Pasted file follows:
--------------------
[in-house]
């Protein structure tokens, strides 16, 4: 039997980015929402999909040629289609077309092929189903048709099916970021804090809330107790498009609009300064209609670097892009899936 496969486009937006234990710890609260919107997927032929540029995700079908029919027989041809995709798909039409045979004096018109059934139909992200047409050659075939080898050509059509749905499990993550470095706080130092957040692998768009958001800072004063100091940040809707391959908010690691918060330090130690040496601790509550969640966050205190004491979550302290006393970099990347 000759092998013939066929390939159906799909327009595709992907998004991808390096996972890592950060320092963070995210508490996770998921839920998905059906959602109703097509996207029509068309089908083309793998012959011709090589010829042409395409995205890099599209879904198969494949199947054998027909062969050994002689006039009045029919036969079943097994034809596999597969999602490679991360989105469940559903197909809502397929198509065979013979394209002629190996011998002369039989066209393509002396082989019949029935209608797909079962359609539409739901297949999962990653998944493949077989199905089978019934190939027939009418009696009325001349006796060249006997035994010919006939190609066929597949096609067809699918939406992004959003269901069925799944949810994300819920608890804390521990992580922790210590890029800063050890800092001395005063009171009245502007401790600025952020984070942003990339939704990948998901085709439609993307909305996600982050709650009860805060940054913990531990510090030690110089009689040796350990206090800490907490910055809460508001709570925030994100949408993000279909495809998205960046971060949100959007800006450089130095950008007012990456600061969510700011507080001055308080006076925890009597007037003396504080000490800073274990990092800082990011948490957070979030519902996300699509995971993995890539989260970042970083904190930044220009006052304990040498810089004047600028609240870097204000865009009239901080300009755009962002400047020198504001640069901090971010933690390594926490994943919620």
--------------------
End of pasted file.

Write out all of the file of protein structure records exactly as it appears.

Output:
[in-house]
């Protein structure tokens, strides 16, 4: 039997980015929402999909040629289609077309092929189903048709099916970021804090809330107790498009609009300064209609670097892009899936 496969486009937006234990710890609260919107997927032929540029995700079908029919027989041809995709798909039409045979004096018109059934139909992200047409050659075939080898050509059509749905499990993550470095706080130092957040692998768009958001800072004063100091940040809707391959908010690691918060330090130690040496601790509550969640966050205190004491979550302290006393970099990347 000759092998013939066929390939159906799909327009595709992907998004991808390096996972890592950060320092963070995210508490996770998921839920998905059906959602109703097509996207029509068309089908083309793998012959011709090589010829042409395409995205890099599209879904198969494949199947054998027909062969050994002689006039009045029919036969079943097994034809596999597969999602490679991360989105469940559903197909809502397929198509065979013979394209002629190996011998002369039989066209393509002396082989019949029935209608797909079962359609539409739901297949999962990653998944493949077989199905089978019934190939027939009418009696009325001349006796060249006997035994010919006939190609066929597949096609067809699918939406992004959003269901069925799944949810994300819920608890804390521990992580922790210590890029800063050890800092001395005063009171009245502007401790600025952020984070942003990339939704990948998901085709439609993307909305996600982050709650009860805060940054913990531990510090030690110089009689040796350990206090800490907490910055809460508001709570925030994100949408993000279909495809998205960046971060949100959007800006450089130095950008007012990456600061969510700011507080001055308080006076925890009597007037003396504080000490800073274990990092800082990011948490957070979030519902996300699509995971993995890539989260970042970083904190930044220009006052304990040498810089004047600028609240870097204000865009009239901080300009755009962002400047020198504001640069901090971010933690390594926490994943919620």